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Tuesday July 25, 2006 3:45 pm

Motorola RAZR V3c: Six Months Later

RAZR Follow UpAbout 6 months ago, with great anticipation, we picked up the Motorola RAZR V3c for Verizon.  Boy, were we ever excited!  Unfortunately, our high expectations led us to great disappointments.

Our biggest complaint half-a-year ago was the phones battery life.  That annoyance has grown into a huge problem.  Six months ago, twelve hours of marginal use cost us half of our battery life.  These days it is more like ten hours of minimal use sends the phone into the annoying Motorola “can’t turn off the stupid low-battery alert even though the phone is on silent and helps run down the remaining battery life even faster” chime.

Which brings us to a related topic, the phone’s reception.  The reception on the phone has always been good, but since it is always going back and forth between EV-DO and 1x the battery life is surely taking a huge hit.  Besides that, call clarity has remained consistently good.

The Verizon UI, like almost every cell phones UI we’ve ever used, took a little getting used to.  Once you’re used to it though, it starts to feel completely natural.  Unfortunately for the V3c the more and more contacts, pictures, videos, etc we added to the phone, the more and more the phone slowed down.  Slowed down to the point where unlocking the keyguard would often take between a clocked three to ten seconds.  This is one the most frustrating things about using this phone on a daily basis.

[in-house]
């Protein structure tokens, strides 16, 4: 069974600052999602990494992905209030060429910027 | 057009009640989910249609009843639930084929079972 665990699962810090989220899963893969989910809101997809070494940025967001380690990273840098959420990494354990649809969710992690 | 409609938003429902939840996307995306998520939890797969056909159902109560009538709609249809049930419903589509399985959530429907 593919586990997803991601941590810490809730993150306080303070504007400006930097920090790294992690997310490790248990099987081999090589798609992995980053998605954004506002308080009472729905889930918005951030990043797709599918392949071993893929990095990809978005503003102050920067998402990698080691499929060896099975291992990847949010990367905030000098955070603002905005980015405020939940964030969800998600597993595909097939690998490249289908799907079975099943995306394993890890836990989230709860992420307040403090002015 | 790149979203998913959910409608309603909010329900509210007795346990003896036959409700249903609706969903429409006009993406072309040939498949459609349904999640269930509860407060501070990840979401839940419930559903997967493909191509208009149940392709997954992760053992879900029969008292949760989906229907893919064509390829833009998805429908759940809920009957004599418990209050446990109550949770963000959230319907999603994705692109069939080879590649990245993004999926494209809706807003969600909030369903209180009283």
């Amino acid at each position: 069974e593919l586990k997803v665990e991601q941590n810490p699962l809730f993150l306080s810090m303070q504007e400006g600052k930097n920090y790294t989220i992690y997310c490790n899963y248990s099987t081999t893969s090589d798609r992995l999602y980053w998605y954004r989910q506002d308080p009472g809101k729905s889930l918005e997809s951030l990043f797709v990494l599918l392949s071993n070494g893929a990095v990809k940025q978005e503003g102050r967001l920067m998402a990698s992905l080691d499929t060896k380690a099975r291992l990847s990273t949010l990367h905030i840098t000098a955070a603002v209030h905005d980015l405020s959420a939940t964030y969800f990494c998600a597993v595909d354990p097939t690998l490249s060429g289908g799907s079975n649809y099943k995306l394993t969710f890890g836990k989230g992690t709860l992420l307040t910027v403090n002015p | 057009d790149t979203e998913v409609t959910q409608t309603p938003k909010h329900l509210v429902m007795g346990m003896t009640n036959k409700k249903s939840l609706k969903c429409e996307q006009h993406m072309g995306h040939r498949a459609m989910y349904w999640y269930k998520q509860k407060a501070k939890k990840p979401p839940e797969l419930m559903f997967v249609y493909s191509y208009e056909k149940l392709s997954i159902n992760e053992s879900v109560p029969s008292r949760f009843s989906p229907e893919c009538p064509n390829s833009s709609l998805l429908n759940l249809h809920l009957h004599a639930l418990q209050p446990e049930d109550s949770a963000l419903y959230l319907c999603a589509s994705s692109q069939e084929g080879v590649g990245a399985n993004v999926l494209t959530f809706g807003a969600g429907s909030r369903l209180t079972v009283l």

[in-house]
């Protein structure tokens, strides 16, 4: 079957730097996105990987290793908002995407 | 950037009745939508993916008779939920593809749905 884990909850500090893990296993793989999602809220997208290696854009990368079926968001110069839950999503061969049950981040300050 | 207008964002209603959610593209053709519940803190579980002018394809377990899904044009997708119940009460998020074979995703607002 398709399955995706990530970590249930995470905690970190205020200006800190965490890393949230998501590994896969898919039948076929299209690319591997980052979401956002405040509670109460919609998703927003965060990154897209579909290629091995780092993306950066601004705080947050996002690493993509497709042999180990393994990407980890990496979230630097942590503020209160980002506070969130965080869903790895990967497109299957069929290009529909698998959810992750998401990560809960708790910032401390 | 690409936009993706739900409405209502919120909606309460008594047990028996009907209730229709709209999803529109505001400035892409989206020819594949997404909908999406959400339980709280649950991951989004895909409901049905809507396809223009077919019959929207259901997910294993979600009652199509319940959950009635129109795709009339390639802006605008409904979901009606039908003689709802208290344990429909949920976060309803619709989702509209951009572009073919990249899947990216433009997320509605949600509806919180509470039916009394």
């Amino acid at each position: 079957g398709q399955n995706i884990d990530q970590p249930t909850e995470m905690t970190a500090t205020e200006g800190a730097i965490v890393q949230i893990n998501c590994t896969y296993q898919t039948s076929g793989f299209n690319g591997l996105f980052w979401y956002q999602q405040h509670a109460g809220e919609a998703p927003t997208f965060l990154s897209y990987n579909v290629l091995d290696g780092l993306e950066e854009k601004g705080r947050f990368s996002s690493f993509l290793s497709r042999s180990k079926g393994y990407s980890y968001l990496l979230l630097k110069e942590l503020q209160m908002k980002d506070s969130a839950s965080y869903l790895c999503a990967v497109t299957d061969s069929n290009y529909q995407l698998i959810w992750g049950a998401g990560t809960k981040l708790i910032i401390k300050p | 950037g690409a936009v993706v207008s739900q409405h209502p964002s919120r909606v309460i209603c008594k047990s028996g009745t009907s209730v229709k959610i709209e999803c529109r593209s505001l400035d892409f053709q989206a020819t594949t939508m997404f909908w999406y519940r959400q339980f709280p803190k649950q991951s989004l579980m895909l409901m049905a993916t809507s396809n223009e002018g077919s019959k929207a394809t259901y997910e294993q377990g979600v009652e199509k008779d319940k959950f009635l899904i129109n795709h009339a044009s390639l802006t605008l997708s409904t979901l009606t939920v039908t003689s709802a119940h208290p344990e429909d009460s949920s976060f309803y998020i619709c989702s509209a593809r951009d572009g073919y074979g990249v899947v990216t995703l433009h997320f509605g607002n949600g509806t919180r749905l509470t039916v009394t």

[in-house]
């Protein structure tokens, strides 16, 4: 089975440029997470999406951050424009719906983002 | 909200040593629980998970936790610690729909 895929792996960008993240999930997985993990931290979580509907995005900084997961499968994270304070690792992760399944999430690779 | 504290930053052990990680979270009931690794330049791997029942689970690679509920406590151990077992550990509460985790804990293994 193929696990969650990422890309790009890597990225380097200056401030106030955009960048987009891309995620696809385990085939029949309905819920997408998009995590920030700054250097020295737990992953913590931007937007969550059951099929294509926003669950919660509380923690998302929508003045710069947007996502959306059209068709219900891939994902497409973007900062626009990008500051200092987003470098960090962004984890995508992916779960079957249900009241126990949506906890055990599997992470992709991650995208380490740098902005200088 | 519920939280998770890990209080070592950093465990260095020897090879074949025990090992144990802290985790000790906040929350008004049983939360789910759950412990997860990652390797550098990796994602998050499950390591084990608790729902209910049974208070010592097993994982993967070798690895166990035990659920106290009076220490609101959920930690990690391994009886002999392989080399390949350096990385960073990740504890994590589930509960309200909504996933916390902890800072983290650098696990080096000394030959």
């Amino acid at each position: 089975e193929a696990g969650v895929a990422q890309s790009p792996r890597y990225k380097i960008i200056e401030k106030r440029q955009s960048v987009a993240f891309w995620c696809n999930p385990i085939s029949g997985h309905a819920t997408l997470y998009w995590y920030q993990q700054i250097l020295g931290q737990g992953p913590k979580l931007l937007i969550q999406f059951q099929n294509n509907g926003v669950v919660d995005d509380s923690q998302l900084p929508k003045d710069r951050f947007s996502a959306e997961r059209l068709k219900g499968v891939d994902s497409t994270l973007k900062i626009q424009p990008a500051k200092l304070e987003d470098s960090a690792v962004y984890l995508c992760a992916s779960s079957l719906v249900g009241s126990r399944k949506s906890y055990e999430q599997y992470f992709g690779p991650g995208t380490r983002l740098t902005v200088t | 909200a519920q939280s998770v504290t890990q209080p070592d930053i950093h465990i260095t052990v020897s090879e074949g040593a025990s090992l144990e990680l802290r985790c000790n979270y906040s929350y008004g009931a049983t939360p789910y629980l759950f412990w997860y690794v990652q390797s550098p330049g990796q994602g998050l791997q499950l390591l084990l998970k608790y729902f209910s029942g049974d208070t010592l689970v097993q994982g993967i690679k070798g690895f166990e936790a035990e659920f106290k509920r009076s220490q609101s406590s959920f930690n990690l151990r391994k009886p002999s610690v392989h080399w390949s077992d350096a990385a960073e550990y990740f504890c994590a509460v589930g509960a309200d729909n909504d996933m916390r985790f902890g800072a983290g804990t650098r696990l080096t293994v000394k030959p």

As for the Bluetooth, it still hasn’t let us down.  At least this revision hasn’t.  Unfortunately, shortly after shipping the initial release of the V3c, Verizon realized its mistake in leaving OBEX enabled, and promptly disabled it.  We understand that Verizon recently released a firmware flash for the phone that will at least let you do file transfer to and from the phone via a mini-USB to USB cable, but it still won’t allow for Bluetooth OBEX transfers.  Verizon, you tease.

As for the design, the phone is still very well designed and is visually appealing, but it is beginning to look a little dated.  Perhaps that is because these phones are everywhere that they seem almost generic.

Overall, the RAZR V3c has not pleased us at all.   The phone has now been replaced a total of three times for defects.  Perhaps we had bad luck, or perhaps it was just Early Adopter Syndrome rearing its ugly head.  Whatever the reason, we cannot recommend this phone except to the most casual cell phone user.  We all know someone’s mother who only uses their cell phone to make a quick call and has it turned off 99% the rest of the time.  For them, the RAZR V3c just might be perfect.

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